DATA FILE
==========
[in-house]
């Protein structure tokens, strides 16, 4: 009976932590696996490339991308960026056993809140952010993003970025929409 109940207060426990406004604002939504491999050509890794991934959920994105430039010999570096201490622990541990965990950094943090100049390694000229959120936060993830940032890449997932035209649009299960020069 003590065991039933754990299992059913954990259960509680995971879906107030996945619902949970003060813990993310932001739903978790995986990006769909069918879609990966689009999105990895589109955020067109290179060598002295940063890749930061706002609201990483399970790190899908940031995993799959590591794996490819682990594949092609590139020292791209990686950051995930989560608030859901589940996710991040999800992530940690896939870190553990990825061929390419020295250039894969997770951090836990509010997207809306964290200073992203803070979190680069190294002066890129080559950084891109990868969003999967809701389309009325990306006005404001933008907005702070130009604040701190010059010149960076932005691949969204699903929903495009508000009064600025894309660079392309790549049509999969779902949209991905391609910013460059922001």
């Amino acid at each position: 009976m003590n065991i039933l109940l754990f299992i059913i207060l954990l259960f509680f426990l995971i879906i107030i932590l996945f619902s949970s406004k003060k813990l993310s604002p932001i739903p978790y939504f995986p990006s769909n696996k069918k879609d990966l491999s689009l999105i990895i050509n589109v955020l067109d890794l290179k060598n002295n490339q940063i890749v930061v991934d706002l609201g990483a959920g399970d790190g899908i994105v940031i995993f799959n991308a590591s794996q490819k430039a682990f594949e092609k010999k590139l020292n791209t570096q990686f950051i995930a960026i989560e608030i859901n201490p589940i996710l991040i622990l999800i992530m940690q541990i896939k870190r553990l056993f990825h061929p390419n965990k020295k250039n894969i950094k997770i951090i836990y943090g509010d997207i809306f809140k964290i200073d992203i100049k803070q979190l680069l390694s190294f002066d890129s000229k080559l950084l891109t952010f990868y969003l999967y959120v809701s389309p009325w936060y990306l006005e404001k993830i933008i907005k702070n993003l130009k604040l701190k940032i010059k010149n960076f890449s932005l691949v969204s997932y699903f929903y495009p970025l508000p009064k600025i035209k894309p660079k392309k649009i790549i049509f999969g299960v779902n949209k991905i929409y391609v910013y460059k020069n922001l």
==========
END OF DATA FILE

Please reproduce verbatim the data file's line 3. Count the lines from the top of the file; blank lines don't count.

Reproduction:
């Amino acid at each position: 009976m003590n065991i039933l109940l754990f299992i059913i207060l954990l259960f509680f426990l995971i879906i107030i932590l996945f619902s949970s406004k003060k813990l993310s604002p932001i739903p978790y939504f995986p990006s769909n696996k069918k879609d990966l491999s689009l999105i990895i050509n589109v955020l067109d890794l290179k060598n002295n490339q940063i890749v930061v991934d706002l609201g990483a959920g399970d790190g899908i994105v940031i995993f799959n991308a590591s794996q490819k430039a682990f594949e092609k010999k590139l020292n791209t570096q990686f950051i995930a960026i989560e608030i859901n201490p589940i996710l991040i622990l999800i992530m940690q541990i896939k870190r553990l056993f990825h061929p390419n965990k020295k250039n894969i950094k997770i951090i836990y943090g509010d997207i809306f809140k964290i200073d992203i100049k803070q979190l680069l390694s190294f002066d890129s000229k080559l950084l891109t952010f990868y969003l999967y959120v809701s389309p009325w936060y990306l006005e404001k993830i933008i907005k702070n993003l130009k604040l701190k940032i010059k010149n960076f890449s932005l691949v969204s997932y699903f929903y495009p970025l508000p009064k600025i035209k894309p660079k392309k649009i790549i049509f999969g299960v779902n949209k991905i929409y391609v910013y460059k020069n922001l």